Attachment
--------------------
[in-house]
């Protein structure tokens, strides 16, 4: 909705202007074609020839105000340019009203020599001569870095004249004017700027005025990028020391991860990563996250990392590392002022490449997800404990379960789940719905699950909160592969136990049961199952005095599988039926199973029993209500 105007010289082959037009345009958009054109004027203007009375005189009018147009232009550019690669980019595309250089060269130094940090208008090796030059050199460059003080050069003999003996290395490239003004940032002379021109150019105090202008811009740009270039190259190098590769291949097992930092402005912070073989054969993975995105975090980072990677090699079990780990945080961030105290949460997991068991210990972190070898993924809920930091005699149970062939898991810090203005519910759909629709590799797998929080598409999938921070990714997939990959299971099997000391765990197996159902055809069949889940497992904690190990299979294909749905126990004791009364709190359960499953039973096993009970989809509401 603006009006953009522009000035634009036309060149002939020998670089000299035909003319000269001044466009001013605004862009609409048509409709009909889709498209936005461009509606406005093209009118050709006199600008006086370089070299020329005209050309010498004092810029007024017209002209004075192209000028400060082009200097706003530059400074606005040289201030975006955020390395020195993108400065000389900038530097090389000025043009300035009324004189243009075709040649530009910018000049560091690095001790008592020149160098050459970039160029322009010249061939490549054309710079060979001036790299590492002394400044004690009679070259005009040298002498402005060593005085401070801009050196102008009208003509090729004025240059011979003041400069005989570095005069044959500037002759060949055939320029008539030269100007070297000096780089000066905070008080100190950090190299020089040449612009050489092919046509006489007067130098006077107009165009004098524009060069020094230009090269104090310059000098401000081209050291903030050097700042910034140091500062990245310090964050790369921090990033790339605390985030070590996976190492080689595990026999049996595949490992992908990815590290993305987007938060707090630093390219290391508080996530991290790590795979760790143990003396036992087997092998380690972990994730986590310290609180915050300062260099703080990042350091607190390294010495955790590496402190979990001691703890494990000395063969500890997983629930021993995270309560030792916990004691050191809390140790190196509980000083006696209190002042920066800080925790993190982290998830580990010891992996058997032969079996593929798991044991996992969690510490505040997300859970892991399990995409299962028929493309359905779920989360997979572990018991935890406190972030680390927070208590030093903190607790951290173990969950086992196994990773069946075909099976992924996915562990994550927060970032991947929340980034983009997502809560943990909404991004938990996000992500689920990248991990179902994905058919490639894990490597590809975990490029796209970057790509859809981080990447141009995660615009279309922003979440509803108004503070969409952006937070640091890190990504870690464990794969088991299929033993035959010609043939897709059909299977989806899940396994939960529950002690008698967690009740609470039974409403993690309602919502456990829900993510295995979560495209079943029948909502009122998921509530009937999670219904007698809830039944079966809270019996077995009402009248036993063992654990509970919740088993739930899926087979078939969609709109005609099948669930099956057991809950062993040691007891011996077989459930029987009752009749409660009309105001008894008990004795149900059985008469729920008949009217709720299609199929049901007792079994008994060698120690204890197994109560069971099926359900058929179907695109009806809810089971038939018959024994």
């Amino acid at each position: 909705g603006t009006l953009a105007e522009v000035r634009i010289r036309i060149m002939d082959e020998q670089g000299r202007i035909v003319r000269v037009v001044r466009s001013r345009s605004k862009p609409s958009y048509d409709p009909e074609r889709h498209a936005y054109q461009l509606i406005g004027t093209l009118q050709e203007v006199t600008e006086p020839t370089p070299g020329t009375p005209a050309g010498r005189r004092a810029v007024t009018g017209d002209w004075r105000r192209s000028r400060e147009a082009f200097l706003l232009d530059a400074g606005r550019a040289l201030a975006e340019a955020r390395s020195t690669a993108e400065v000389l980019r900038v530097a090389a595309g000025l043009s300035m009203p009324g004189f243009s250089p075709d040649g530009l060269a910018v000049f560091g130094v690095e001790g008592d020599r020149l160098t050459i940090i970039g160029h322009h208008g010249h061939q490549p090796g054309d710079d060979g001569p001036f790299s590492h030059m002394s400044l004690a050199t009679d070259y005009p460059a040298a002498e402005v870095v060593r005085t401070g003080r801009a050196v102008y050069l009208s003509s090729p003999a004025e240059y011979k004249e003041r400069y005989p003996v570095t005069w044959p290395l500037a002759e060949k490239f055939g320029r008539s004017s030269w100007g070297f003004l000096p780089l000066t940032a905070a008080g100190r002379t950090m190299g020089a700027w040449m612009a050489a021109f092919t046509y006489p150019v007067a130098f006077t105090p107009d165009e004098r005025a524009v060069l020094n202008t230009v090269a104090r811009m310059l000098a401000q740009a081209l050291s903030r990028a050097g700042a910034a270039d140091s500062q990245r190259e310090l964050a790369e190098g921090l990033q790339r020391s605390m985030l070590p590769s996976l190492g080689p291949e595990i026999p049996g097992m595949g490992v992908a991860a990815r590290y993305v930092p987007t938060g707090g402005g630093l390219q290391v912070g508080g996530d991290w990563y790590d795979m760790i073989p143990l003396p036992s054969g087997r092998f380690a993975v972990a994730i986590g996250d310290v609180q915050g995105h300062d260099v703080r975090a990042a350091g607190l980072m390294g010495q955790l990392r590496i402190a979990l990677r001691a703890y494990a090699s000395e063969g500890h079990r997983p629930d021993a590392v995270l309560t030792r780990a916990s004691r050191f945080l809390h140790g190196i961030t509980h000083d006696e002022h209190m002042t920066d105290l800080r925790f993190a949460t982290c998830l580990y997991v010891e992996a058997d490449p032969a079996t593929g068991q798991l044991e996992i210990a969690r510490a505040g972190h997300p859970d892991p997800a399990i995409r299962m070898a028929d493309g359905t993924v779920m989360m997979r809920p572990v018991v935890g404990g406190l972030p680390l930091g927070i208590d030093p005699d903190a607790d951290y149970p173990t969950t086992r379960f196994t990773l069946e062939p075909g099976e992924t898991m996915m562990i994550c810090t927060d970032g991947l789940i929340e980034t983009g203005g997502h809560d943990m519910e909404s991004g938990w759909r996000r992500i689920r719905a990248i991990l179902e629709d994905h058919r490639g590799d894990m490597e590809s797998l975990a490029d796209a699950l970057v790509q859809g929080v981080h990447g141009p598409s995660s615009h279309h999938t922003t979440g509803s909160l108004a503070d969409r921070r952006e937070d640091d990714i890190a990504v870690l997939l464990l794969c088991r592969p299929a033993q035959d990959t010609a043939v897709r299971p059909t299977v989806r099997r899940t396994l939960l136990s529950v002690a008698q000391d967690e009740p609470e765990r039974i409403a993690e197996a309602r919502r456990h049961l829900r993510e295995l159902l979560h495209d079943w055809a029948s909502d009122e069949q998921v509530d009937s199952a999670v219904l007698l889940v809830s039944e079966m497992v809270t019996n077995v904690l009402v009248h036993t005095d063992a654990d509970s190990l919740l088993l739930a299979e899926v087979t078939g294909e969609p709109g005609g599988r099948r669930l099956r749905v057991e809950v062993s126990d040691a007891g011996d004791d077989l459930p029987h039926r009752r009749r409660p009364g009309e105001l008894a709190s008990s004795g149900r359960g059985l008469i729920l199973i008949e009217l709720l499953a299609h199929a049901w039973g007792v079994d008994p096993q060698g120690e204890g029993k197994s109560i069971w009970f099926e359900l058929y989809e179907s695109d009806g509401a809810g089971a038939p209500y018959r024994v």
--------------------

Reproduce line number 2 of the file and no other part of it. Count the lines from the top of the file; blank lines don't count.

């Protein structure tokens, strides 16, 4: 909705202007074609020839105000340019009203020599001569870095004249004017700027005025990028020391991860990563996250990392590392002022490449997800404990379960789940719905699950909160592969136990049961199952005095599988039926199973029993209500 105007010289082959037009345009958009054109004027203007009375005189009018147009232009550019690669980019595309250089060269130094940090208008090796030059050199460059003080050069003999003996290395490239003004940032002379021109150019105090202008811009740009270039190259190098590769291949097992930092402005912070073989054969993975995105975090980072990677090699079990780990945080961030105290949460997991068991210990972190070898993924809920930091005699149970062939898991810090203005519910759909629709590799797998929080598409999938921070990714997939990959299971099997000391765990197996159902055809069949889940497992904690190990299979294909749905126990004791009364709190359960499953039973096993009970989809509401 603006009006953009522009000035634009036309060149002939020998670089000299035909003319000269001044466009001013605004862009609409048509409709009909889709498209936005461009509606406005093209009118050709006199600008006086370089070299020329005209050309010498004092810029007024017209002209004075192209000028400060082009200097706003530059400074606005040289201030975006955020390395020195993108400065000389900038530097090389000025043009300035009324004189243009075709040649530009910018000049560091690095001790008592020149160098050459970039160029322009010249061939490549054309710079060979001036790299590492002394400044004690009679070259005009040298002498402005060593005085401070801009050196102008009208003509090729004025240059011979003041400069005989570095005069044959500037002759060949055939320029008539030269100007070297000096780089000066905070008080100190950090190299020089040449612009050489092919046509006489007067130098006077107009165009004098524009060069020094230009090269104090310059000098401000081209050291903030050097700042910034140091500062990245310090964050790369921090990033790339605390985030070590996976190492080689595990026999049996595949490992992908990815590290993305987007938060707090630093390219290391508080996530991290790590795979760790143990003396036992087997092998380690972990994730986590310290609180915050300062260099703080990042350091607190390294010495955790590496402190979990001691703890494990000395063969500890997983629930021993995270309560030792916990004691050191809390140790190196509980000083006696209190002042920066800080925790993190982290998830580990010891992996058997032969079996593929798991044991996992969690510490505040997300859970892991399990995409299962028929493309359905779920989360997979572990018991935890406190972030680390927070208590030093903190607790951290173990969950086992196994990773069946075909099976992924996915562990994550927060970032991947929340980034983009997502809560943990909404991004938990996000992500689920990248991990179902994905058919490639894990490597590809975990490029796209970057790509859809981080990447141009995660615009279309922003979440509803108004503070969409952006937070640091890190990504870690464990794969088991299929033993035959010609043939897709059909299977989806899940396994939960529950002690008698967690009740609470039974409403993690309602919502456990829900993510295995979560495209079943029948909502009122998921509530009937999670219904007698809830039944079966809270019996077995009402009248036993063992654990509970919740088993739930899926087979078939969609709109005609099948669930099956057991809950062993040691007891011996077989459930029987009752009749409660009309105001008894008990004795149900059985008469729920008949009217709720299609199929049901007792079994008994060698120690204890197994109560069971099926359900058929179907695109009806809810089971038939018959024994």